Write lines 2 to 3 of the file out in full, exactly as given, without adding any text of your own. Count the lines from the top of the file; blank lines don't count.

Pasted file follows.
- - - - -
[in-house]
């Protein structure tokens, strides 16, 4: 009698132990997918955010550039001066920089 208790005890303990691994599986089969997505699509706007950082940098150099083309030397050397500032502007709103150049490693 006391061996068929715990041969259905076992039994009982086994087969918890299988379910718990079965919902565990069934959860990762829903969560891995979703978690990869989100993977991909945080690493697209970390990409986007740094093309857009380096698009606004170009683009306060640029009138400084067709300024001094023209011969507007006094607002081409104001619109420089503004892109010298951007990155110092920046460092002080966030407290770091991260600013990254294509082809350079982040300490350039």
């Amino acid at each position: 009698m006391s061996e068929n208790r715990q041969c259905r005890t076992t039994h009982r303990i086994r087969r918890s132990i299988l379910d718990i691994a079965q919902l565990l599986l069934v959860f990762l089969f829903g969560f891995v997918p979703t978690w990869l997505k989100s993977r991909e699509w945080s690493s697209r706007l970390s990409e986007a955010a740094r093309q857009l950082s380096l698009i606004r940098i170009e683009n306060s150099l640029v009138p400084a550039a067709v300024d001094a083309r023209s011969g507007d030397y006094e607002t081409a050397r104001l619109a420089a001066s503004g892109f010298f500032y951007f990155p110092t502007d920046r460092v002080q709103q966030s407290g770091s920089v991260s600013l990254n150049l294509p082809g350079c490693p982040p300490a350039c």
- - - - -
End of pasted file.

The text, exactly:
């Protein structure tokens, strides 16, 4: 009698132990997918955010550039001066920089 208790005890303990691994599986089969997505699509706007950082940098150099083309030397050397500032502007709103150049490693 006391061996068929715990041969259905076992039994009982086994087969918890299988379910718990079965919902565990069934959860990762829903969560891995979703978690990869989100993977991909945080690493697209970390990409986007740094093309857009380096698009606004170009683009306060640029009138400084067709300024001094023209011969507007006094607002081409104001619109420089503004892109010298951007990155110092920046460092002080966030407290770091991260600013990254294509082809350079982040300490350039």
């Amino acid at each position: 009698m006391s061996e068929n208790r715990q041969c259905r005890t076992t039994h009982r303990i086994r087969r918890s132990i299988l379910d718990i691994a079965q919902l565990l599986l069934v959860f990762l089969f829903g969560f891995v997918p979703t978690w990869l997505k989100s993977r991909e699509w945080s690493s697209r706007l970390s990409e986007a955010a740094r093309q857009l950082s380096l698009i606004r940098i170009e683009n306060s150099l640029v009138p400084a550039a067709v300024d001094a083309r023209s011969g507007d030397y006094e607002t081409a050397r104001l619109a420089a001066s503004g892109f010298f500032y951007f990155p110092t502007d920046r460092v002080q709103q966030s407290g770091s920089v991260s600013l990254n150049l294509p082809g350079c490693p982040p300490a350039c």